In his latest blog Michael Roberts provides another useful summary of the current economic situation globally and in some specific countries.
From the point of view of Australian activists, especially in “Change the Rules” and against climate change, understanding how the economy is working, or not working, is vital. Even more so, understanding “why”.
One important point from Michael from our point of view: economic growth has fallen and is likely to continue that way in South Korea, Japan and China.
These are the 3 most important trading partners for “our” economy.
No matter who wins the national election the next recession, when it hits (as it will soonish), will have to manage that.
And so will leaders at all levels in the various progressive movements that are challenging Australia’s somewhat distinctive form of 21st century neoliberal capitalism.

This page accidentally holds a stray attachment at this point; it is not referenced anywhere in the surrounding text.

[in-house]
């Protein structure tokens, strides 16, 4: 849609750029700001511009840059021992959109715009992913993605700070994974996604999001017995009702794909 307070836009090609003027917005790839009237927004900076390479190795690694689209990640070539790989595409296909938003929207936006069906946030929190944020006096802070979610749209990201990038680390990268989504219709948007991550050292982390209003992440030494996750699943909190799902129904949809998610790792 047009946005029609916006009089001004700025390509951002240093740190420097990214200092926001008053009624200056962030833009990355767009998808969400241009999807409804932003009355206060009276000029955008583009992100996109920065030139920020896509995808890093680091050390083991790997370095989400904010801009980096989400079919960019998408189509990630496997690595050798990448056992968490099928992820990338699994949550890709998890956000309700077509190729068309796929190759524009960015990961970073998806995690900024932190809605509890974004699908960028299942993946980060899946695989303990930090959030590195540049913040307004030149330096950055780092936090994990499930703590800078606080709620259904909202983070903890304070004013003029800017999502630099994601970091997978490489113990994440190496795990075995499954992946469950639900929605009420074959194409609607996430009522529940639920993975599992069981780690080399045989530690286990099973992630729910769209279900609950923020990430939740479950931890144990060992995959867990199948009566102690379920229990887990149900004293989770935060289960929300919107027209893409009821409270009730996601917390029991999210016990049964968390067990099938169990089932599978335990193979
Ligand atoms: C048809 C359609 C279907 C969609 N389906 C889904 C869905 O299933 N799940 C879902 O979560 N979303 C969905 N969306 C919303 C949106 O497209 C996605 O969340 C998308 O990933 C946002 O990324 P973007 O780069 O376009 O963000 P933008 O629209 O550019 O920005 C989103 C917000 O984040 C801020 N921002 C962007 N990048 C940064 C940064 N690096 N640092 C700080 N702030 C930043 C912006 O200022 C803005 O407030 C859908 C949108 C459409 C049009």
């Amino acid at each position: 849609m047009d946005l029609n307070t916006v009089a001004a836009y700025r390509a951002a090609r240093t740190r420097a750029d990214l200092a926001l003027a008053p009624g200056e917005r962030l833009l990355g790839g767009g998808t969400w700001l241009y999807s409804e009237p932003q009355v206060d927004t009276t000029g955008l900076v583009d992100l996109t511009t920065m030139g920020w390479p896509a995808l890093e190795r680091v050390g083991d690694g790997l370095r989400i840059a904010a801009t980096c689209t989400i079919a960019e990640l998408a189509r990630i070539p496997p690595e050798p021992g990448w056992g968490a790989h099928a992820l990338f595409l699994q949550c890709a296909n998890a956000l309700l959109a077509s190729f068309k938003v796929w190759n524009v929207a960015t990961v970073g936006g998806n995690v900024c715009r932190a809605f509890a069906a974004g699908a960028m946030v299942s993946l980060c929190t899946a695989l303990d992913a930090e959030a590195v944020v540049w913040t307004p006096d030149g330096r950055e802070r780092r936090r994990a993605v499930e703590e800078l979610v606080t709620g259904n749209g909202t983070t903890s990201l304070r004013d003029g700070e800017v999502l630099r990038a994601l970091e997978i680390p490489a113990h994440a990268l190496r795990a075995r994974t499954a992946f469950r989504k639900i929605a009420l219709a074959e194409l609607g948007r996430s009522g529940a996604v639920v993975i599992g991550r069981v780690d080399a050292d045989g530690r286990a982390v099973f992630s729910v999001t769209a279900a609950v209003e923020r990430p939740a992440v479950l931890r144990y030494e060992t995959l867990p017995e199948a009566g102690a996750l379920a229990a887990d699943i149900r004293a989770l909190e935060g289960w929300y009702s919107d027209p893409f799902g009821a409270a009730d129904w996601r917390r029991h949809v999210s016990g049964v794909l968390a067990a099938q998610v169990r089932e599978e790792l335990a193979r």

Economic recessions are not normally good conditions for winning big struggles against inequality, poverty and misery.
On top of that, and interacting with it, our climate is in crisis with just 12 years (arguably) to stop and rescue the situation. Reversing climate change in Australia will require government spending and a far more aggressive approach to taxing corporations and the rich.
The last big economic crisis was in 2008-9. The years of recovery since have not enabled a recovery in wages, and the unemployed have continued to suffer at poverty levels of benefits.
So, as 2019 ticks over all of us who are active in Change the Rules, climate change campaigning, Newstart increases, and First Nations liberation, must factor in a simple question: how to ensure that the twin crises do not interfere with the momentum and urgency of our campaigns.
That will require a new old-fashioned definition of defiant mass campaigning, including if we have a new Labor government in May.